The Apartment Next Door
William Andrew Johnston

Part 4 out of 4

"Why not wait until daylight for that?" suggested Carter.

"It is not safe," the chief objected. "To-night is the time to do it. A
plot important enough to have the especial attention of the war office
in Berlin must have many important persons involved in it. Somebody with
money in New York, some influential German sympathizer, must have helped
old Hoff set up these aeroplanes here and equip his shop. Some chemical
plant supplied the material for those bombs. It must have taken hundreds
of thousands of dollars to carry the plan to completion. Men rich enough
and powerful enough to have put through this plot are powerful enough to
be still dangerous. The minute word reaches the city that the plan has
miscarried there will be some one up here posthaste to destroy or remove
any damaging evidence we may have overlooked. Now is the time to do our

"You're right, Chief," Carter admitted. "It would not surprise me if
there is not a wireless plant here. I'll soon find out."

"Let me help," cried Jane.

Her nerves were suffering from a sharp reaction. All through the
excitement of the attack she had remained calm and collected, but now
she felt that if she remained another minute in the same room with the
two bodies, if she stayed near that row of shackled prisoners, if she
should chance to catch Frederic's eye, she either would burst into
hysterical weeping or would collapse entirely. If only there was some
activity in which she could engage it might serve to divert the current
of maddening thoughts that kept overwhelming her. With something to do
she might regain her self-control.

"Please let me help Mr. Carter," she begged.

"Certainly," said Fleck, "go ahead. You have earned the right to do
anything you wish to-night."

Guided by the light of an electric torch Carter and she quickly made
their way to the upper floor. In most of the rooms they found only cheap
cots with blankets, evidently the sleeping quarters of the workmen, but
in one of the rooms was a desk, and from it a ladder led to an
unfinished attic. Boldly climbing the ladder and flashing their torch
about they quickly located a high-powered wireless outfit. It was
mounted on a sliding shelf by which it could be quickly concealed in a
secret cupboard, but evidently the plotters had felt so secure from
intrusion in their retreat that they had been in the habit of leaving
it exposed.

"I thought we'd find it," said Carter exultantly. "It's an ideal
location, up here in the mountains. I'd better smash it at once."

"Wait," warned Jane, thoughtfully, "they spoke of having received a
wireless message from those dreadful X-boats lying there off the coast.
If we could only find their code-book, perhaps--"

"Right," cried Carter, catching her idea at once.

Together they descended to the room below and began ransacking the
desk, Jane holding the light while Carter examined the papers
they found.

"Their system sometimes is bad for them," said Carter. "Here's a ledger
with the names of all the men employed here and the amounts paid to
each. And look," he went on excitedly, "look what the stupid fools have
done with their German methodicalness--here are entries showing all the
supplies they obtained, from whom they got them and what they cost.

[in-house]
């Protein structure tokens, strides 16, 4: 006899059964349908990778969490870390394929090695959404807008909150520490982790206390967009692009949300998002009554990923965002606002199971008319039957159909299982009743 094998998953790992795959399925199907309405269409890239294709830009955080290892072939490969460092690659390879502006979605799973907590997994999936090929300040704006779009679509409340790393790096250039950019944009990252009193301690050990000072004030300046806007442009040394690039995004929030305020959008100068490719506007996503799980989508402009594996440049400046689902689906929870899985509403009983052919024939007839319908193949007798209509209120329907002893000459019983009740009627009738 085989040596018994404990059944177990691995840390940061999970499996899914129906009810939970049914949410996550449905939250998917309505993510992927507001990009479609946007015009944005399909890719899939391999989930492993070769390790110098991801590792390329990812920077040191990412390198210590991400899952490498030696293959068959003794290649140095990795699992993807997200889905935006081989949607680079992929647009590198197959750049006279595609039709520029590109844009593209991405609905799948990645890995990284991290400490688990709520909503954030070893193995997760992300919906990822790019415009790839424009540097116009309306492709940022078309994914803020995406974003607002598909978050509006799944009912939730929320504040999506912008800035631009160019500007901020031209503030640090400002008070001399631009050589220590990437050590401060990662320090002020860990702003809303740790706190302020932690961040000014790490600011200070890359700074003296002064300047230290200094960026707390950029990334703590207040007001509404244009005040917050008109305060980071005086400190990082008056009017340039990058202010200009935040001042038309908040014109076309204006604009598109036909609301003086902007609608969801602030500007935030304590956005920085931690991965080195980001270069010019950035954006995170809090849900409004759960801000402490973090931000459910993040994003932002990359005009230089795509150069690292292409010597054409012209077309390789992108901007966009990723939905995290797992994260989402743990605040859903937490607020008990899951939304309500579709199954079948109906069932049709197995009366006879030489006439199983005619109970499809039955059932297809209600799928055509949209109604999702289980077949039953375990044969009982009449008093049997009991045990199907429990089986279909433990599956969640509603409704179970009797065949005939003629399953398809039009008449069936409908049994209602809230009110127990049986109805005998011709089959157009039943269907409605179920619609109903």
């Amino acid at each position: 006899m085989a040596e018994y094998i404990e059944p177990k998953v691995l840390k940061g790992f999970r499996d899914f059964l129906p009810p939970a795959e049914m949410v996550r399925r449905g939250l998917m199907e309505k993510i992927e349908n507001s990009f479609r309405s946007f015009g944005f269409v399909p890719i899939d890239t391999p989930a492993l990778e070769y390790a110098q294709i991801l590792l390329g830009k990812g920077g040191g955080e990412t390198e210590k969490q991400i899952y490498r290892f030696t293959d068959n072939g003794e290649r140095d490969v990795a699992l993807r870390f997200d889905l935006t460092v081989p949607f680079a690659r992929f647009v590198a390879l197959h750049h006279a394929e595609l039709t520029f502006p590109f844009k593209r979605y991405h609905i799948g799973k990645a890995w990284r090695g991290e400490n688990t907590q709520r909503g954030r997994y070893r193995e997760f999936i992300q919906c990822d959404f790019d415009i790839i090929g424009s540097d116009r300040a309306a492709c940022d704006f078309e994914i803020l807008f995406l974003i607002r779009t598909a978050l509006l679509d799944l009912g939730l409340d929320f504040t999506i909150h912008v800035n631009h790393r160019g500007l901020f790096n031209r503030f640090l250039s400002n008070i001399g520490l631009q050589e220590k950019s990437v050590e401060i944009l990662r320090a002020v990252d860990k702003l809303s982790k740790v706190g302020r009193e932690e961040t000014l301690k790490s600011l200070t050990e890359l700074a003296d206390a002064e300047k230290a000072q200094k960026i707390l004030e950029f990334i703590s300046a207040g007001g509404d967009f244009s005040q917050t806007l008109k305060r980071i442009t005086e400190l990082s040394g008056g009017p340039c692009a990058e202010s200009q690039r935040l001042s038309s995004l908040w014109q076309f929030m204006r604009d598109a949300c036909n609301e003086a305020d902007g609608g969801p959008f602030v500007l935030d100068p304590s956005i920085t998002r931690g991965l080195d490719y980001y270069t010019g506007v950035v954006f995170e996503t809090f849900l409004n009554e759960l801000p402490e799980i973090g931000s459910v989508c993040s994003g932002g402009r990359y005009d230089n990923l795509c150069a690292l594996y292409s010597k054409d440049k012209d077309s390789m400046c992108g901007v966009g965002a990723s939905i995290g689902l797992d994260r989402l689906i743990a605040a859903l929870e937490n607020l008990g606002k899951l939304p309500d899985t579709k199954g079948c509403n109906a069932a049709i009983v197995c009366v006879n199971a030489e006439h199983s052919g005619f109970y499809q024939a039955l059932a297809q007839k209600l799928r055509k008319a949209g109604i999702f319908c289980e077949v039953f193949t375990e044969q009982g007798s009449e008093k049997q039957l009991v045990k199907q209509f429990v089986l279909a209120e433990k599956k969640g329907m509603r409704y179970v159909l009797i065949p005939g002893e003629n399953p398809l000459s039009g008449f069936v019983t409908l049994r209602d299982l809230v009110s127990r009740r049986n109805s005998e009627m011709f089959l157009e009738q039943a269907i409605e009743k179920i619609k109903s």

There's evidence here for a hundred convictions. We'll just take that
book along."

There was one small drawer in the desk that was locked. Ruthlessly
Carter smashed the woodwork and pried it open. Its only contents was a
small parcel, a folded paper in a parchment envelope. Hastily he drew
forth the paper and studied it intently.

"It's a code," he cried, "a naval code, evidently the very one they used
to communicate with those boats. I'll wager the Washington people even
haven't a copy of it. That's a great find. Come on, we've got enough for
one night."

"Do any of the men in our party understand wireless?" asked Jane as
they descended.

"Sure," said Carter, "Sills does. He used to be the radio man on a

"Couldn't he be left on watch here?" suggested Jane, "and try to signal
those X-boats and keep them waiting until to-morrow night? Maybe by that
time our--"

"I get you," cried Carter; "that's a good idea. Explain it to the

As Jane unfolded her plan, suggesting the possibility of sending
American cruisers out to search for the X-boats after Sills had lured
them by false messages to the surface, Fleck heartily approved of it.

"I'll leave Sills here with one other man to guard the house," he said.
"We'll have to let poor Dean's body remain here for the present, too.
We'll need all the room in the cars for the prisoners."

There was still much to be done. While some of the men were
unceremoniously carrying out the shackled prisoners and piling them in
the cars, others, under Carter's direction, crippled the three
"wonder-workers" and dismantled them, carrying their dangerous cargo of
bombs into the woods and concealing them.

None of the prisoners, since the moment the shackles had been put on,
had uttered a word. Sullen silence held all of them unprotestingly in
its grip. Even Frederic kept his peace, though from time to time his
glance roved about, seeking Jane, and always in his eyes was a strange
look, not of defeat, nor of shame, but rather of exultant triumph. Jane
still dared not trust herself to look in his direction, but Fleck and
Carter, too, observed curiously the expression in his eyes. Was he, they
wondered, rejoicing over Dean's untimely end? Did he, with true Prussian